Chamber Warns Against Criminalization of Product Liability | U.S. Chamber of Commerce

Chamber Warns Against Criminalization of Product Liability

Thursday, March 9, 2006 - 7:00pm

WASHINGTON, D.C.—Legislation to impose criminal penalties in product liability cases would drastically impede American competitiveness and raises significant concerns about due process rights, according to testimony given today before the Senate Judiciary Committee by tort law expert Victor Schwartz on behalf of the U.S. Chamber of Commerce.

"The notion of applying criminal sanctions based on vague and unpredictable standards in tort law undermines the basic principles of due process," said U.S. Chamber Institute for Legal Reform (ILR) President Lisa Rickard. "There are numerous, tough criminal and civil sanctions already in place to deal with defective products, we do not need more."

Under current law, the view that American business is not sufficiently deterred from knowingly producing and distributing defective products is without foundation, according to the Chamber. In fact, criminalizing product liability law is more likely to result in over-deterrence, exacerbating reluctance by corporations to develop and distribute new products at home and abroad.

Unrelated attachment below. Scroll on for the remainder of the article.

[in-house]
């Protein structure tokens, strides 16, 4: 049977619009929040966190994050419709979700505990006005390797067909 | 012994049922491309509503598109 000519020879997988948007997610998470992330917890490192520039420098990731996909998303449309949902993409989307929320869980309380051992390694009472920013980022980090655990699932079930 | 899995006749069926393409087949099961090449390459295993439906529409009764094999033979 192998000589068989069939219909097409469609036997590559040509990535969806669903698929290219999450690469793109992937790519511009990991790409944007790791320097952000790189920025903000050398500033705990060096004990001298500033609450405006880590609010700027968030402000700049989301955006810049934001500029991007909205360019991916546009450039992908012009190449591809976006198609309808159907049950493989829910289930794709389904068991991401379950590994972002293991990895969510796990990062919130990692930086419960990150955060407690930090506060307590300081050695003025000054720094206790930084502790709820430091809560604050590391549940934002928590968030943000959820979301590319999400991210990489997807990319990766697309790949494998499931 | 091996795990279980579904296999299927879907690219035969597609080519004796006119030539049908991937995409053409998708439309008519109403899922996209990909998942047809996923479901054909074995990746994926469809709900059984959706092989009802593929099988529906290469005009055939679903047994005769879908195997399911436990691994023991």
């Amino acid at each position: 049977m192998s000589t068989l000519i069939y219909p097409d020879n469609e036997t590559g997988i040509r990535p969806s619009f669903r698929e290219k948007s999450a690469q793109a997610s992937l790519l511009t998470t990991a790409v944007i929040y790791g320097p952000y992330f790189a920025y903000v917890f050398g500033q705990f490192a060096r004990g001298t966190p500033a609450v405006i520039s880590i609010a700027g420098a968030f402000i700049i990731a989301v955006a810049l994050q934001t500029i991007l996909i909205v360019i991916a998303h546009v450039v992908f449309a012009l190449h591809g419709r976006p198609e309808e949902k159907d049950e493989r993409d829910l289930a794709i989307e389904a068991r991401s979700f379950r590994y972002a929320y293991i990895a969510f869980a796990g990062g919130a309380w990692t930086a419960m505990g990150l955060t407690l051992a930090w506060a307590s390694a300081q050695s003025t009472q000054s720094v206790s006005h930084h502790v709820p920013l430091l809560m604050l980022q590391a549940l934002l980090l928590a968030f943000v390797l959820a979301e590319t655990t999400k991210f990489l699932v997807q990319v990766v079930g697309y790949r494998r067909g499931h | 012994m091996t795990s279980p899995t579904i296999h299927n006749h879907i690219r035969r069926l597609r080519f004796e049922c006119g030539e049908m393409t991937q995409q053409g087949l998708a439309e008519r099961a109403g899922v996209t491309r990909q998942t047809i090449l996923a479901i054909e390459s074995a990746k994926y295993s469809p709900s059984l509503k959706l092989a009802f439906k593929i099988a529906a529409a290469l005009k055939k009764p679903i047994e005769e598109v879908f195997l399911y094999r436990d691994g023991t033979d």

Studies by the RAND Institute have found that America's product liability laws are slowing innovation efforts, particularly in the areas of vaccines, contraceptives, and biotechnology. Criminalization would also place added burdens on our already over-burdened courts.

"Criminalizing product liability would only compound the debilitating effects that fear of litigation is already having on the research and development of new, and in many cases, life-saving products," Rickard continued. "Any such proposed legislation would fill a non-existent void at the price of American competitiveness."

ILR's mission is to make America's legal system simpler, fairer, and faster for everyone. It seeks to promote civil justice reform through legislative, political, judicial, and educational activities at the national, state, and local levels. The U.S. Chamber of Commerce is the world's largest business federation, representing more than 3 million businesses and organizations of every size, sector, and region.

The testimony can be viewed at:

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